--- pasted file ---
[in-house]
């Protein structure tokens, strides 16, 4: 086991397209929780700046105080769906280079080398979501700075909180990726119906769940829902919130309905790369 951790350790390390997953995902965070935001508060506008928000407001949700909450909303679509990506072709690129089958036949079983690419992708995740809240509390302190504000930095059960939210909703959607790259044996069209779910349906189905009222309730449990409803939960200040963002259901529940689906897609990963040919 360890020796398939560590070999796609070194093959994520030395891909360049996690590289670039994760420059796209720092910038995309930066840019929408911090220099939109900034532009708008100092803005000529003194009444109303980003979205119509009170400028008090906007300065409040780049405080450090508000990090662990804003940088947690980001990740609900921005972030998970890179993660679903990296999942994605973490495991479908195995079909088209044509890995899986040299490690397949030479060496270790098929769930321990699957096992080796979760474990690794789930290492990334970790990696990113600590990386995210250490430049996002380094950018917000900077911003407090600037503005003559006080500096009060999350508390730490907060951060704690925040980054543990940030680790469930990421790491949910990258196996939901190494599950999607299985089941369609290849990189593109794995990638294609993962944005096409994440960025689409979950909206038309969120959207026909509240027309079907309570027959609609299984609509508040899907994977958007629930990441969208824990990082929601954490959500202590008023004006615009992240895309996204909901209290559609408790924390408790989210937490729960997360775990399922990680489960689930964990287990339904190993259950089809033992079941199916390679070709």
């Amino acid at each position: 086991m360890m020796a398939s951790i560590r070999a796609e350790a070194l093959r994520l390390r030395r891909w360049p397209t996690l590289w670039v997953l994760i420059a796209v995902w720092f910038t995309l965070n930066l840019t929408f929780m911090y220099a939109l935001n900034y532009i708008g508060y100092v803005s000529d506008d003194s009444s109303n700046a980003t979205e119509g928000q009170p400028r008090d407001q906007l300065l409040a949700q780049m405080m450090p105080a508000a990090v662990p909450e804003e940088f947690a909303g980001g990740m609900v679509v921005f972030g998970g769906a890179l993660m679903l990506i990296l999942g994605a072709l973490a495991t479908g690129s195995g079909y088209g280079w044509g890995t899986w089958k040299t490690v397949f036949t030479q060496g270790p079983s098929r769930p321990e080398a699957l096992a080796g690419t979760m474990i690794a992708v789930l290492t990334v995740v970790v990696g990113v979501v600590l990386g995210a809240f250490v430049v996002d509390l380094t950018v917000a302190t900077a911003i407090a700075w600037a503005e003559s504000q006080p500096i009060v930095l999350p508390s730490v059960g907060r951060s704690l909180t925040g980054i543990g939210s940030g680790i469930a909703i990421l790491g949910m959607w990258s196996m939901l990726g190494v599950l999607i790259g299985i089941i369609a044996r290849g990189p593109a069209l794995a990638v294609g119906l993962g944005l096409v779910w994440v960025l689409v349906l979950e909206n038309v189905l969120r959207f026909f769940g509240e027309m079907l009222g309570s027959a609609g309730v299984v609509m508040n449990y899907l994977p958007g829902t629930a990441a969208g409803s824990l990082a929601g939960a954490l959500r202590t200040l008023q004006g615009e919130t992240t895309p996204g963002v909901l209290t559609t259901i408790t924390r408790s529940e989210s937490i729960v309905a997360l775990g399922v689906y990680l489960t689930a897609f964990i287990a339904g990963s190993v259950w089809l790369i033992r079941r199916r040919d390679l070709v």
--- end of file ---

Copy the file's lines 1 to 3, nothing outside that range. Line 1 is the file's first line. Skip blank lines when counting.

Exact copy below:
[in-house]
């Protein structure tokens, strides 16, 4: 086991397209929780700046105080769906280079080398979501700075909180990726119906769940829902919130309905790369 951790350790390390997953995902965070935001508060506008928000407001949700909450909303679509990506072709690129089958036949079983690419992708995740809240509390302190504000930095059960939210909703959607790259044996069209779910349906189905009222309730449990409803939960200040963002259901529940689906897609990963040919 360890020796398939560590070999796609070194093959994520030395891909360049996690590289670039994760420059796209720092910038995309930066840019929408911090220099939109900034532009708008100092803005000529003194009444109303980003979205119509009170400028008090906007300065409040780049405080450090508000990090662990804003940088947690980001990740609900921005972030998970890179993660679903990296999942994605973490495991479908195995079909088209044509890995899986040299490690397949030479060496270790098929769930321990699957096992080796979760474990690794789930290492990334970790990696990113600590990386995210250490430049996002380094950018917000900077911003407090600037503005003559006080500096009060999350508390730490907060951060704690925040980054543990940030680790469930990421790491949910990258196996939901190494599950999607299985089941369609290849990189593109794995990638294609993962944005096409994440960025689409979950909206038309969120959207026909509240027309079907309570027959609609299984609509508040899907994977958007629930990441969208824990990082929601954490959500202590008023004006615009992240895309996204909901209290559609408790924390408790989210937490729960997360775990399922990680489960689930964990287990339904190993259950089809033992079941199916390679070709």
């Amino acid at each position: 086991m360890m020796a398939s951790i560590r070999a796609e350790a070194l093959r994520l390390r030395r891909w360049p397209t996690l590289w670039v997953l994760i420059a796209v995902w720092f910038t995309l965070n930066l840019t929408f929780m911090y220099a939109l935001n900034y532009i708008g508060y100092v803005s000529d506008d003194s009444s109303n700046a980003t979205e119509g928000q009170p400028r008090d407001q906007l300065l409040a949700q780049m405080m450090p105080a508000a990090v662990p909450e804003e940088f947690a909303g980001g990740m609900v679509v921005f972030g998970g769906a890179l993660m679903l990506i990296l999942g994605a072709l973490a495991t479908g690129s195995g079909y088209g280079w044509g890995t899986w089958k040299t490690v397949f036949t030479q060496g270790p079983s098929r769930p321990e080398a699957l096992a080796g690419t979760m474990i690794a992708v789930l290492t990334v995740v970790v990696g990113v979501v600590l990386g995210a809240f250490v430049v996002d509390l380094t950018v917000a302190t900077a911003i407090a700075w600037a503005e003559s504000q006080p500096i009060v930095l999350p508390s730490v059960g907060r951060s704690l909180t925040g980054i543990g939210s940030g680790i469930a909703i990421l790491g949910m959607w990258s196996m939901l990726g190494v599950l999607i790259g299985i089941i369609a044996r290849g990189p593109a069209l794995a990638v294609g119906l993962g944005l096409v779910w994440v960025l689409v349906l979950e909206n038309v189905l969120r959207f026909f769940g509240e027309m079907l009222g309570s027959a609609g309730v299984v609509m508040n449990y899907l994977p958007g829902t629930a990441a969208g409803s824990l990082a929601g939960a954490l959500r202590t200040l008023q004006g615009e919130t992240t895309p996204g963002v909901l209290t559609t259901i408790t924390r408790s529940e989210s937490i729960v309905a997360l775990g399922v689906y990680l489960t689930a897609f964990i287990a339904g990963s190993v259950w089809l790369i033992r079941r199916r040919d390679l070709v």